Oops! It was a different Arnold


I guess by now you know that Arnold Schwarzenegger started his

campaign here on Main Street.

When I first was told that Arnold would be running for governor of

California, my first thought was that George Arnold had come back to

us and was running again for governor as he had so unsuccessfully

done in 1980.

But I soon found out that I had made an blunder. This week we are

going to look at a few other humorous blunders that occurred over the

years here in Huntington Beach.

Our first mistake happened to Dante A. Siracusa, the office

manager at the S.R. Bowen Oil Tool Co., in October of 1943.

While in his office, just before noon, the phone rang and on the

other end was the frantic voice of his wife Doris wanting her husband

to come home right away. She quickly told him that their two

children, Bunky, 6 and Nicky, 4, had just painted their new 1942

sedan with white house paint. With complete composure, Dante told his

wife, "It's all right, dear. The paint's still wet, so it will wash

off and I'll be home for lunch at my usual time."


When Mr. Fraser's chemistry class at Huntington High experimented

with too much sulfur in March of 1943, things got a little stinky as

the smell of rotten eggs penetrated the halls for some time.

His fellow teachers had a word or two for his experiment.


Again in March of 1943, Douglas Hedrick was in an automobile

accident. He had just purchased a used 1933 coupe and was taking it

for a spin around town and as he headed north on Pacific Coast

Highway heading toward 23rd Street (Goldenwest Street) Hedrick found

his reconditioned and guaranteed coupe was riding along on three

wheels as his fourth sailed across the highway.

The car behind Hedrick's hit his brakes and was then struck in the

rear by a third car. The second car in turn crashed into Hedrick's


Bet that dealer was surprised to see that crushed car back.


Our next blunder happened to a member of our Police Department.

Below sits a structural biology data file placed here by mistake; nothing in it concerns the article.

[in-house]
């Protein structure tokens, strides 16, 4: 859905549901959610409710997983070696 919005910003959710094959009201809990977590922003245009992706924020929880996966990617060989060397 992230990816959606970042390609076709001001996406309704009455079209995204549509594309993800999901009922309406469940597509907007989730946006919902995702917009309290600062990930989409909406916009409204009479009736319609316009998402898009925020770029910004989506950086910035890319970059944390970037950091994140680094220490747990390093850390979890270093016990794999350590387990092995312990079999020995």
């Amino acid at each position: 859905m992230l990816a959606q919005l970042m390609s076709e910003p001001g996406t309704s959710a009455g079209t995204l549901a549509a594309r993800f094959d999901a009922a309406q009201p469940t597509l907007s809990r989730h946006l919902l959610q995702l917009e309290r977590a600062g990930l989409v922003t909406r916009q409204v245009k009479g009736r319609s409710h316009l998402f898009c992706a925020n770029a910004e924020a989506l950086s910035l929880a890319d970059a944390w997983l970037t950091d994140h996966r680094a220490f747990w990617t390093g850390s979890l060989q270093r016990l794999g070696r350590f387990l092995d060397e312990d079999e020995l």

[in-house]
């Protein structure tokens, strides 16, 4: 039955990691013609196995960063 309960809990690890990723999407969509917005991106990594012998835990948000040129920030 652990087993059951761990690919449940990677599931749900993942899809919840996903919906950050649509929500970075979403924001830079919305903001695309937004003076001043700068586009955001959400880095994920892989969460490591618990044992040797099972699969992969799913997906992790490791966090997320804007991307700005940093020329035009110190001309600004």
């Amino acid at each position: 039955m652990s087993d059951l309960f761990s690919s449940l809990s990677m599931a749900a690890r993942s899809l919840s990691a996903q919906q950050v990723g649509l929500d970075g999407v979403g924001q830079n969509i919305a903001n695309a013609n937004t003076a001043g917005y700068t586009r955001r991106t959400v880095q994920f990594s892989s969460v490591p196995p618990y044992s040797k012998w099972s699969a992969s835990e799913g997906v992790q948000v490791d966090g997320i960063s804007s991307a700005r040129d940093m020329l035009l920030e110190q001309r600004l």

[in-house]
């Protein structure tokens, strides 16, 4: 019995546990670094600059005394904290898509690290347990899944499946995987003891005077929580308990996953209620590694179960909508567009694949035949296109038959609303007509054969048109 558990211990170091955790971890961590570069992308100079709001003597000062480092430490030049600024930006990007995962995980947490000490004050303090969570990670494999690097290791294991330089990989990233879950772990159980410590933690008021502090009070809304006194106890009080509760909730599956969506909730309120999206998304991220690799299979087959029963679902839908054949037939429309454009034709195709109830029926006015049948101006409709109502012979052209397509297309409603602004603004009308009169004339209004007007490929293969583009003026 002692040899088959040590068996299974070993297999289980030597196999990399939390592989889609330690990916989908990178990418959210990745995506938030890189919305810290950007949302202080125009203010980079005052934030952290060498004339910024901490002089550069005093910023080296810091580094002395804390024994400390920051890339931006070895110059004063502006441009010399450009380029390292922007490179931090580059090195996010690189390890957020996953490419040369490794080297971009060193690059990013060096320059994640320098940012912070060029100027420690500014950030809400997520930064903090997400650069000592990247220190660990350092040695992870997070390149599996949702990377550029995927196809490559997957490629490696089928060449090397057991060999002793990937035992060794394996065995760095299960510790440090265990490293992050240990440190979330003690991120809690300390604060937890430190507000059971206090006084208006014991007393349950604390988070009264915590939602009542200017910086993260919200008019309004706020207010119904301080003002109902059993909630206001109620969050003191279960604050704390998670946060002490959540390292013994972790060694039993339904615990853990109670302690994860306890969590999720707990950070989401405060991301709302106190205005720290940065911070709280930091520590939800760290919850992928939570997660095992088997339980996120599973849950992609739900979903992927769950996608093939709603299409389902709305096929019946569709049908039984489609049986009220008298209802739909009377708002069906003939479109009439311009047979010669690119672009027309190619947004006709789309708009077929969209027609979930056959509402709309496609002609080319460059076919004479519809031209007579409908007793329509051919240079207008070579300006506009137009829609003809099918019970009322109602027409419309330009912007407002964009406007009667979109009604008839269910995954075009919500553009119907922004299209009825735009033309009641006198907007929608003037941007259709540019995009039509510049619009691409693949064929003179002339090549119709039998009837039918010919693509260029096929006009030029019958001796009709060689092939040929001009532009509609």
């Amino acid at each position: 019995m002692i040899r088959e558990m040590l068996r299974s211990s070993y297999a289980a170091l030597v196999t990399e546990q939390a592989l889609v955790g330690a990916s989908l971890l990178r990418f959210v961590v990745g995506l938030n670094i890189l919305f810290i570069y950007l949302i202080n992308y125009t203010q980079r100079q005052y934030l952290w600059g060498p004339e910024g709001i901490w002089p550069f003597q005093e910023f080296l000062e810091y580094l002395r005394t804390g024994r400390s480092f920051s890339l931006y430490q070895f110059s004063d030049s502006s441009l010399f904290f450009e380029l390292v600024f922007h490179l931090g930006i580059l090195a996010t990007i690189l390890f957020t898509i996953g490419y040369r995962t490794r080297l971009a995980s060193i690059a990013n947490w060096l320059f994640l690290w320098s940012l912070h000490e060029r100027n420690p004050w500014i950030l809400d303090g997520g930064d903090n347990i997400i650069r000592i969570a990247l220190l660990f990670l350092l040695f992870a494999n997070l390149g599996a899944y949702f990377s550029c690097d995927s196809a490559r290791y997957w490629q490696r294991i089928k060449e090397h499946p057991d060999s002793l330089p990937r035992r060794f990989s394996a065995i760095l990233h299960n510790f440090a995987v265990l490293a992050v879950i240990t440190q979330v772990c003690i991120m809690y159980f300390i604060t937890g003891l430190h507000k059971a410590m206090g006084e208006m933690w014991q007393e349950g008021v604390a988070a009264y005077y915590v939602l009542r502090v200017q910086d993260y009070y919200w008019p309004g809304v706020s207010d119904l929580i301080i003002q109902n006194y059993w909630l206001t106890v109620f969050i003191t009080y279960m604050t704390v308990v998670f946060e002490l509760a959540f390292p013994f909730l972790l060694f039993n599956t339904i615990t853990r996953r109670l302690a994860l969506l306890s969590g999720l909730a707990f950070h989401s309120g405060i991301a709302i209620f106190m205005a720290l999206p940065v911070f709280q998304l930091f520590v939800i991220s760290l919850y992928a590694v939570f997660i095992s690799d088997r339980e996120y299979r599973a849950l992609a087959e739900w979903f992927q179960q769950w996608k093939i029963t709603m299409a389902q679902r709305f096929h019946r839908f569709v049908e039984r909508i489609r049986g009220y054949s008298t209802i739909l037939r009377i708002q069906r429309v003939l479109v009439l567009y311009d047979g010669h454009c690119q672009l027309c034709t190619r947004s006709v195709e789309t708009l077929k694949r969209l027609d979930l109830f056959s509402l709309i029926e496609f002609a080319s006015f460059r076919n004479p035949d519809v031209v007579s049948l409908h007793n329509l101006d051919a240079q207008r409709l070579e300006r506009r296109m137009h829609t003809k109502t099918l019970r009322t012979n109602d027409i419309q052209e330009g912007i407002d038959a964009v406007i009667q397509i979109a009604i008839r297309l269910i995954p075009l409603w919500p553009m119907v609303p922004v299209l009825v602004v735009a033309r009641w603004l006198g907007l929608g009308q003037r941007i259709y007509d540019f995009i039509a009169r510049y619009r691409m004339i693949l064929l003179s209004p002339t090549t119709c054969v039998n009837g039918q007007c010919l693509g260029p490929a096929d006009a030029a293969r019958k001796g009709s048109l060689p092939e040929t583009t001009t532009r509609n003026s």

In the early 1940s, Officer Alfred Parker was called to the beach

because kids were acting up. In his patrol, car he quickly caught up

to those kids on the beach road and while he was arresting them, he

watched as his patrol went off the raised road and halfway in the


Parker had forgot to pull the emergency brakes on Unit 452 patrol

car and it took two tow trucks to pull the front wheels out of the

sand and back up unto the road.


Robert P. Mandic was at home at 737 Main St. one Sunday afternoon

in February of 1945. The nation was still at war and rationing was

still being done on dairy products.

While the Mandic family took a Sunday afternoon stroll some thief

entered the Mandic's back porch and stole a pound of fresh creamery

butter from the Mandic's unlocked ice box.

Mandic was quoted as saying at the time, "Why, its just like

Delilah cutting off Sampson's hair to steal a man's butter, and the

rat took a pound of cheese, too."


In the 1920s there was a popular song that contained the line

"...and the

little ol' Ford she rambled right along..."

On Feb. 18, 1924 the city was paving Ocean Avenue (now Pacific

Coast Highway) between 5th and 6th streets using two steam rollers,

one large and one small.

It seems that the driver of the littlest one, ol' six-ton, stepped

out of the cab and left the motor running in the middle of the

highway. Somehow it slipped into gear and rambled across the highway

where it bumped the curb, veered, circled and dashed back to the

other curb.

It bumped that curb and continued back to the other curb as

workmen raced for cover. Orders were shouted at the runaway steam

roller, but to no avail and ol' six-ton kept moving around in


While this was happening, across the street inspecting the paving

job was city trustee James Macklin and with him was resident E.A.


Macklin told Suter to "watch me," as he stepped in front of the

moving vehicle and he yelled to it, "I'm a city trustee and chairman

of the street committee. You stop. You are damaging this street

driving around that way."

Needless to say, as Macklin jumped out of its way, ol' six-ton

kept moving along. Next it was Suter's turn as he stepped toward the

heavy roller and said to it, "Suter's my name and I'm in charge of

this job. You stop right now or you're fired."

Suter made a similar leap away from ol' six-ton.

By now the big steam roller pulled up to the scene and the driver

switched off his engine and climbed out of the cab and rushed over to

ol' six-ton and climbed aboard and turned off its engine.

When ol' six-ton's driver returned, he was surprised at what his

well behaved machine had done.


The moral to these stories are that one can never know when an

mistake might be made. Some can be dangerous and some, like 'ol

six-ton, prove that even the words of a city official are not enough

to stop a steam roller when its' mind is made up.

* JERRY PERSON is a local historian and longtime Huntington Beach

resident. If you have ideas for future columns, write him at P.O. Box

7182, Huntington Beach, CA 92615.

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